The romantic effects of staging its truth

For the purpose of romantic presentations, a stage is created for unleashing your hidden desires and for reinforcing the uncompromising ideals.  You as the audience is entranced by its beauty and its flawless character.  Vicariously, you as the audience who is processing the emotions, simultaneously is staging another version of another romantic story with another romantic character.  The truth and untruth of our memories is a fascinating topic, for it never seems to reach a satisfactory resolution. For this reason, nothing in our histories nor in our memories can be recounted accurately for they are neither black nor white, but a combination of both each with its own unique ambiguity. 

For the present, we must be satisfied with just what we can remember and to not feel so ambitious as to take apart its magic façade.  It is partly for this magic façade of theatricality and romance that drew me to appreciate the works by Renata Poljak.  Born and grew up in Croatia, Renata has experienced the tumultuous changes of her home country both politically and geo-politically.  For some of her works, the interest focuses on the interpretation of history, memories, and how much of our identity is formed by a political ideal whether we care to admit it or to deny it.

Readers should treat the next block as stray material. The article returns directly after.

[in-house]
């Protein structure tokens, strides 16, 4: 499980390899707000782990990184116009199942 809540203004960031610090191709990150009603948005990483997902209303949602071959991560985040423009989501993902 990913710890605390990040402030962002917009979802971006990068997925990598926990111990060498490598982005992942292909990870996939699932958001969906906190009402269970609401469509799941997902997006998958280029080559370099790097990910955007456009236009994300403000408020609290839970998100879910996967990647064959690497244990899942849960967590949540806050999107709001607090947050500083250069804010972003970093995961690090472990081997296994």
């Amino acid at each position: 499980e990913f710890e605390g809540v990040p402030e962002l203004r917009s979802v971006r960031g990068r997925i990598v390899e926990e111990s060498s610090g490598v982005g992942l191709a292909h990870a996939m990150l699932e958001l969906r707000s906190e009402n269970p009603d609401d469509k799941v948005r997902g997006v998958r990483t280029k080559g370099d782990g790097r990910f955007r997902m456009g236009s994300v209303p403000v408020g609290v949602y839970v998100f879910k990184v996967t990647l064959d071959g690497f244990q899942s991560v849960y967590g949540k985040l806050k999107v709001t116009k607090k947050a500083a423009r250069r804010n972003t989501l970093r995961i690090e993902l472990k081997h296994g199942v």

Renata Poljak
Staging Actors/Staging Beliefs (Set photograph), 2012
78.7 x 35.4 in. / 200 x 90 cm
Image courtesy Stephan Stoyanov Gallery and the artist
Currently on view at Stephan Stoyanov Gallery until February 17th is an exhibition of Renata Poljak's works curated by Zeljka Himbele called Uncertain Memories.  This is her first solo exhibition with the gallery of which encompasses works in video, photography and film made between 2007 and 2012.  Due to the complex and extensive political and sentimental interests conveyed through the works, it would be difficult for me to describe every work in this exhibition due to the limitation of the medium of "blog-writing."  To me, blogs should be concise but poignant as to leave a somewhat accurate impression of the artists' works and the main ideas. 

Interestingly enough, Renata in an interview is said to be also concerned with language, thoughts and the means through which how both can be used for communication.  For her, she has found her articulation through the use of photography and video.  For me, I would like to express to you why seeing her work is worth every minute of your time to contemplate. 

Staging Actors / Staging Beliefs (Hommage to Slavko Štimac) from renata poljak on Vimeo.